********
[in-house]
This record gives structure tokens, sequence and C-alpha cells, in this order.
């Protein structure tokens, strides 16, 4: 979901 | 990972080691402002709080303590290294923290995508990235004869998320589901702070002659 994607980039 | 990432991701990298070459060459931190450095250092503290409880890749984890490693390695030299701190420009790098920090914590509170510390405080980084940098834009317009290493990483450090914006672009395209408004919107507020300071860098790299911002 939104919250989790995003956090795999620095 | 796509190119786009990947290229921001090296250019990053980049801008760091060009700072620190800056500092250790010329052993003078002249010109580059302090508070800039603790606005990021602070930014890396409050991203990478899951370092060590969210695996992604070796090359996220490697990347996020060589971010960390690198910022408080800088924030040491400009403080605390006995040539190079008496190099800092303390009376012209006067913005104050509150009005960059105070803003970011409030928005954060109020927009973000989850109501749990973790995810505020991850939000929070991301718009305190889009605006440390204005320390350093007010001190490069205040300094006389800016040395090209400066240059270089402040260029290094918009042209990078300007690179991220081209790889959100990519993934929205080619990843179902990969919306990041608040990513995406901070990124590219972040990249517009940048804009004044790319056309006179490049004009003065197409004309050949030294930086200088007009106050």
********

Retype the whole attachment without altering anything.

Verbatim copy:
[in-house]
This record gives structure tokens, sequence and C-alpha cells, in this order.
């Protein structure tokens, strides 16, 4: 979901 | 990972080691402002709080303590290294923290995508990235004869998320589901702070002659 994607980039 | 990432991701990298070459060459931190450095250092503290409880890749984890490693390695030299701190420009790098920090914590509170510390405080980084940098834009317009290493990483450090914006672009395209408004919107507020300071860098790299911002 939104919250989790995003956090795999620095 | 796509190119786009990947290229921001090296250019990053980049801008760091060009700072620190800056500092250790010329052993003078002249010109580059302090508070800039603790606005990021602070930014890396409050991203990478899951370092060590969210695996992604070796090359996220490697990347996020060589971010960390690198910022408080800088924030040491400009403080605390006995040539190079008496190099800092303390009376012209006067913005104050509150009005960059105070803003970011409030928005954060109020927009973000989850109501749990973790995810505020991850939000929070991301718009305190889009605006440390204005320390350093007010001190490069205040300094006389800016040395090209400066240059270089402040260029290094918009042209990078300007690179991220081209790889959100990519993934929205080619990843179902990969919306990041608040990513995406901070990124590219972040990249517009940048804009004044790319056309006179490049004009003065197409004309050949030294930086200088007009106050």